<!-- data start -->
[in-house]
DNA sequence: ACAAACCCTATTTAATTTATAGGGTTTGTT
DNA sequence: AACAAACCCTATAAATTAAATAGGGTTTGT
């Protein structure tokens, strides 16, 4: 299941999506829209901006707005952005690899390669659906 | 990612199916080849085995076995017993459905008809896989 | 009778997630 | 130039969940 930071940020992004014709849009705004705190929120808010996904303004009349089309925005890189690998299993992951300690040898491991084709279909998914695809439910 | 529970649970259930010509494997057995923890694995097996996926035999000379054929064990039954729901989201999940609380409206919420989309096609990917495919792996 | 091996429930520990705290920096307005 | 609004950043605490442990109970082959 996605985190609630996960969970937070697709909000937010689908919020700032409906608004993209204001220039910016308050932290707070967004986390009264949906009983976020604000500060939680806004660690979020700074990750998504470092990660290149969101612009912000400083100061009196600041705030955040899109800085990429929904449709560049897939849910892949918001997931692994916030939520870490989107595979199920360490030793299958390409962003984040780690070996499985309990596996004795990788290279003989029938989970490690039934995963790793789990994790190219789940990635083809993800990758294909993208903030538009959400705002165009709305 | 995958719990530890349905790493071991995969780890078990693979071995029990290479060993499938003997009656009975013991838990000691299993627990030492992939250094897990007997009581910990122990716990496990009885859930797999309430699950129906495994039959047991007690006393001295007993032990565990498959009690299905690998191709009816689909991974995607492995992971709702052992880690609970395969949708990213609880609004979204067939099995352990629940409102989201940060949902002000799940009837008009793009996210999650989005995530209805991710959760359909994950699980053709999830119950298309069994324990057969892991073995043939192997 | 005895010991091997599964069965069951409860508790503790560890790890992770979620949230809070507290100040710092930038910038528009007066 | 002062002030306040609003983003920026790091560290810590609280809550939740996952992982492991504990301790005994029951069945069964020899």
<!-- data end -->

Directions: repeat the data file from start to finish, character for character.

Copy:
[in-house]
DNA sequence: ACAAACCCTATTTAATTTATAGGGTTTGTT
DNA sequence: AACAAACCCTATAAATTAAATAGGGTTTGT
């Protein structure tokens, strides 16, 4: 299941999506829209901006707005952005690899390669659906 | 990612199916080849085995076995017993459905008809896989 | 009778997630 | 130039969940 930071940020992004014709849009705004705190929120808010996904303004009349089309925005890189690998299993992951300690040898491991084709279909998914695809439910 | 529970649970259930010509494997057995923890694995097996996926035999000379054929064990039954729901989201999940609380409206919420989309096609990917495919792996 | 091996429930520990705290920096307005 | 609004950043605490442990109970082959 996605985190609630996960969970937070697709909000937010689908919020700032409906608004993209204001220039910016308050932290707070967004986390009264949906009983976020604000500060939680806004660690979020700074990750998504470092990660290149969101612009912000400083100061009196600041705030955040899109800085990429929904449709560049897939849910892949918001997931692994916030939520870490989107595979199920360490030793299958390409962003984040780690070996499985309990596996004795990788290279003989029938989970490690039934995963790793789990994790190219789940990635083809993800990758294909993208903030538009959400705002165009709305 | 995958719990530890349905790493071991995969780890078990693979071995029990290479060993499938003997009656009975013991838990000691299993627990030492992939250094897990007997009581910990122990716990496990009885859930797999309430699950129906495994039959047991007690006393001295007993032990565990498959009690299905690998191709009816689909991974995607492995992971709702052992880690609970395969949708990213609880609004979204067939099995352990629940409102989201940060949902002000799940009837008009793009996210999650989005995530209805991710959760359909994950699980053709999830119950298309069994324990057969892991073995043939192997 | 005895010991091997599964069965069951409860508790503790560890790890992770979620949230809070507290100040710092930038910038528009007066 | 002062002030306040609003983003920026790091560290810590609280809550939740996952992982492991504990301790005994029951069945069964020899």